Going hand in hand with this is the question of upgrading from points to electronic triggering. As I and others have noted, the quality of new mechanical ignition parts these days is awful, with condensers that don’t properly discharge and points that sometimes snap off the little nylon block that rides on the distributor’s cam lobes, which was why I’d kept the Lotus’ original distributor intact. Everyone’s entitled to their own opinion about this, but I’ve written quite a bit on the whole points versus PerTronix thing (PerTronix being one of several reputable vendors of electronic triggering retrofit modules) and the multiple benefits of switching to electronic triggering. Some folks insist that triggering modules are failure-prone black boxes. I’ve only had them fail when I’ve installed them wrong. Many folks who have them admit that they keep a set of points and a condenser in the trunk in case the triggering module does fail. That’s fine for most cars, where you can easily swap the original components back in without even removing the distributor, but with the distributor on the Lotus being hidden under the intake manifold, I wanted a high-reliability setup, at least higher than running on 40-year-old ignition components.
There are basically three options here as well. You can simply replace the points and condenser with an electronic triggering module, you can purchase a new distributor that has the module already fitted, or you can buy one of the whiz-bang distributors from 123 Ignition that not only has electronic triggering, but also programmable electronic advance as well (no more springs and weights, and the ability to upload your own custom advance curves).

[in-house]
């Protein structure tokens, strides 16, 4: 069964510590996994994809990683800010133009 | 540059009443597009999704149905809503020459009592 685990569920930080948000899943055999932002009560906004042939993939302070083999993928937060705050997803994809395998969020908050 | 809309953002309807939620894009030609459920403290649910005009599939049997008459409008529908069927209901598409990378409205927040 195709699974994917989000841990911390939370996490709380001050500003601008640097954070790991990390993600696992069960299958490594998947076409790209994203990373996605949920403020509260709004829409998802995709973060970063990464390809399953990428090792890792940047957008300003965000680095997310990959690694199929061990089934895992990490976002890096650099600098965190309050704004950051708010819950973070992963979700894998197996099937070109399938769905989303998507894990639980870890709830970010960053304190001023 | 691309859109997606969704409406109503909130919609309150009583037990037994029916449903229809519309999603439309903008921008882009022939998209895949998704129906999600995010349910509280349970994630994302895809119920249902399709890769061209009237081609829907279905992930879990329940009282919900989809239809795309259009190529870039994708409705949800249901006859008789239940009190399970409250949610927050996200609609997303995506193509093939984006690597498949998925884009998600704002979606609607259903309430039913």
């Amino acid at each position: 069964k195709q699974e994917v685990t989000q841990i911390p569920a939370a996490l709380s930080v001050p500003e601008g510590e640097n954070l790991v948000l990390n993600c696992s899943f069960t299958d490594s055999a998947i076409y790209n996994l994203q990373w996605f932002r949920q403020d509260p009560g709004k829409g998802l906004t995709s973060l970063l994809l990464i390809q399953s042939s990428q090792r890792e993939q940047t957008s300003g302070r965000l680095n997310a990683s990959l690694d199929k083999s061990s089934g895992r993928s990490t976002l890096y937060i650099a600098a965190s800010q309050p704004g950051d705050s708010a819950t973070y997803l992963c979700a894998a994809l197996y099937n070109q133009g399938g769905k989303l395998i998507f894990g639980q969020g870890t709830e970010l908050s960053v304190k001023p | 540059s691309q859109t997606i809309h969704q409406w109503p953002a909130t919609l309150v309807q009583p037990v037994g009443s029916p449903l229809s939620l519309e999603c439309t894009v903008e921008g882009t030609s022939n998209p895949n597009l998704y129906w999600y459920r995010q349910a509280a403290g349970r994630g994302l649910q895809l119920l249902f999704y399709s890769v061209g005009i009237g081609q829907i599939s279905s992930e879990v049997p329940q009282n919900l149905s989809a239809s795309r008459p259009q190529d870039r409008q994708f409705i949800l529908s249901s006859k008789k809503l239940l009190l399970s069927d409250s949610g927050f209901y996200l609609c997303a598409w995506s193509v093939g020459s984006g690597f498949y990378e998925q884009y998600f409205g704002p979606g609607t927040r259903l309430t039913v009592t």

In my case, since what was driving my purchase was a massively jittery distributor, and since I didn’t want to blow precious fall driving weeks waiting for a rebuild, I opted to kill two birds with one dizzy and replace it with a new one that had electronic triggering already installed. At the high end, the Bluetooth-programmable unit from 123 Ignition is a stiff $530. At the low end, I found a distributor from Accuspark, along with a coil, being sold by a British company for about $150, but the reviews on British car forums were mixed.
In the middle, I learned that PerTronix offers a new distributor for the Lotus Twin Cam and the Ford Kent Crossflow engine. I found a vendor selling it, along with a matched PerTronix “Flame-Thrower II” ignition coil (with any electronic triggering module, you need to be very careful that the resistance of the coil falls within their recommended range) for $280 shipped. I’ve always been circumspect about anyone’s “hotter spark” claims, but I’ve had good luck with PerTronix products over the years, and the reviews of the PerTronix distributor and matched coil on the Lotus forums were excellent. I clicked and bought, and the parts arrived a few days later.
I laid up the Lotus in the garage, rotated the engine to the TDC mark, and pulled out the original Lucas distributor. As I said, the dizzy in the Lotus is under the intake manifold, is a bit of a pain to access, and has an angled cap with the plug wires coming in at a 90-degree angle, so when you replace it, you need to index it correctly so the cap points to the left.
I unpacked the new PerTronix distributor and pulled off its angled cap so I could position the rotor at the mark on the rim for #1 cylinder and was quite surprised to find that there was no mark on the rim for #1 cylinder.
On most cars, this wouldn’t be a big deal, as you can plainly see where the terminal on the cap is for the #1 plug wire, mark that location on the dizzy, and just look straight down at the dizzy to line the rotor up on the mark when you put it in, but the combination of the angled cap and the occluded view beneath the intake manifold made this difficult.